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I'am watching some video tutorial about css and find realy strange thing. First of all we create unordered list with links like elements:

<ul id="menuList">
    <li><a href="google.com">This</a></li>
    <li><a href="demo.org">That</a></li>
    <li><a href="pogoda.ru">Other</a></li>
</ul>

and than apply some styling to create horizontal menu:

#menuList {
    list-style: none;
    margin: 0;
    padding: 0;
}

#menuList a {
    display: block;
    float: left;
}

Thats produce flat menu. So my question is why is this working? In my opinon float should be applied to li element - container. li is a block level element or I'm wrong???

Some CSS rules makes me crazy.

share|improve this question
    
floats don't necessarily have to be applied to an element-container, if that was your doubt. <a> can very well have a float. –  Abhranil Das Jul 1 '12 at 21:24
    
Actually it's clearer to apply the float to the li rather than, specifically, the a inside it. Floating can be applied to any element, but it is really only useful when applied to block, non-absolutely-positioned elements. The idea of a container is a subjective one - but yes, containers are often floated. –  Utkanos Jul 1 '12 at 21:26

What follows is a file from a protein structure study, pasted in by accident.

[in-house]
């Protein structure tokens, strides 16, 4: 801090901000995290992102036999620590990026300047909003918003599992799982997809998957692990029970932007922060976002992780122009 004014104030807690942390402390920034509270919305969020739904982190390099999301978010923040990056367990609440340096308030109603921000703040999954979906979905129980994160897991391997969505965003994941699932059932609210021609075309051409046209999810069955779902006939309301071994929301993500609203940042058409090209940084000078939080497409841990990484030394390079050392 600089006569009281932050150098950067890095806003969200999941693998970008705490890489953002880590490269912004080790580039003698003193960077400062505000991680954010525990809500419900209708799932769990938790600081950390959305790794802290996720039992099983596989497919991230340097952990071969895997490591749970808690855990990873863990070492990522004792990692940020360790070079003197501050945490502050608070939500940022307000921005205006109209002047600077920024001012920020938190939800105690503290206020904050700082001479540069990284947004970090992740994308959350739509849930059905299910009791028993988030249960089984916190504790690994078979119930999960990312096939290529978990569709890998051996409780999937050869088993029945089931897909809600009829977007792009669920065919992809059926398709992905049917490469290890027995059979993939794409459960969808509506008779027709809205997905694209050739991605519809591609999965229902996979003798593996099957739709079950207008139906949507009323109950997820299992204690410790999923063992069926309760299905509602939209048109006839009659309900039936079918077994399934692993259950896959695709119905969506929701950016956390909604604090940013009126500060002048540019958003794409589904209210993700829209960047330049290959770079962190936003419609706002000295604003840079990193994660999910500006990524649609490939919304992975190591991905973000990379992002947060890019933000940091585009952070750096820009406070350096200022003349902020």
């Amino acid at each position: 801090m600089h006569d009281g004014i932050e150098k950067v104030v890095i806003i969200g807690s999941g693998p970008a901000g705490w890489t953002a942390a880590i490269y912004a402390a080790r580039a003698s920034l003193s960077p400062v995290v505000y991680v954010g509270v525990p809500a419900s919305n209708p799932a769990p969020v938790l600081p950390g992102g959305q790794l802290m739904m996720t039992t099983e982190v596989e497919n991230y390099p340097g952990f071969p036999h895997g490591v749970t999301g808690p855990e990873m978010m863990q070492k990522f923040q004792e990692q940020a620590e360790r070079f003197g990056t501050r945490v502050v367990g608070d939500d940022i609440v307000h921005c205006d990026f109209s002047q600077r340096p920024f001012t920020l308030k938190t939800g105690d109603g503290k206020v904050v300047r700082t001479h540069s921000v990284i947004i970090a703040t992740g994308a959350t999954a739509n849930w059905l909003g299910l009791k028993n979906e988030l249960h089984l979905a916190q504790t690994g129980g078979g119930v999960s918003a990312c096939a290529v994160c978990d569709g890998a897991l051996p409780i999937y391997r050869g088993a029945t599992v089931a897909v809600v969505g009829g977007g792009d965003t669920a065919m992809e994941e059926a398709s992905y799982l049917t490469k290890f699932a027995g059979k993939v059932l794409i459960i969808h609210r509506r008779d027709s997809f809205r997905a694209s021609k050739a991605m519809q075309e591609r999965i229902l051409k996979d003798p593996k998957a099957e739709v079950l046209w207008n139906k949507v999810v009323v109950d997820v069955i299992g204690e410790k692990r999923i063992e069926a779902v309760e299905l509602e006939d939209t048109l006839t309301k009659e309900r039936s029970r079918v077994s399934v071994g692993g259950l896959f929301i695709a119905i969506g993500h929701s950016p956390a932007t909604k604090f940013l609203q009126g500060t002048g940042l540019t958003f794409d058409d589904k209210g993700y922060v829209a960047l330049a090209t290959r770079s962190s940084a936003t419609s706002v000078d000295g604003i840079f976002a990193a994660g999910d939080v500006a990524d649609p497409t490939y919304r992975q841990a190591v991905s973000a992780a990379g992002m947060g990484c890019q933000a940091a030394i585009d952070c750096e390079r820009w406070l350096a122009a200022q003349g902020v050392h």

But why <li> elements float to each other? Maybe <a> should float inside <li>? –  Vladimir Jul 1 '12 at 21:26
    
OK now I see what you're asking. See answer. –  Utkanos Jul 1 '12 at 21:34

1 Answer 1

up vote 1 down vote accepted

What's happening here is not necessarily easy to understand if you're new to CSS.

Your li elements are block elements, with no floating. Your a elements are inline elements with floating.

The floating of the a tag means it no longer gives any signal to the parent li as to how tall the li should be. In effect, it has been partially lifted out of the vertical stack.

(Side note: this is why it's important to clear after floats. If you put a clear element (i.e. an element with clear: both applied to it) after each, the effect you currently see would be lost, as the parent li would use that clear as a marker for how tall to make itself.)

This means each li effectively has zero height, giving the effect that each a tag is adjacent to its a tag cousins. This is merely a fluke arising form the li tags having no height.

This can send people new to CSS somewhat round the twist.

Personally I'd say there's no need in your case to float the a tag rather than the li (which is what I suggest you do), and would consider it a questionable tutorial for that reason.

share|improve this answer
    
Thanks a lot. This question should be addressed to floats and layout creating - and how those works. –  Vladimir Jul 1 '12 at 21:52

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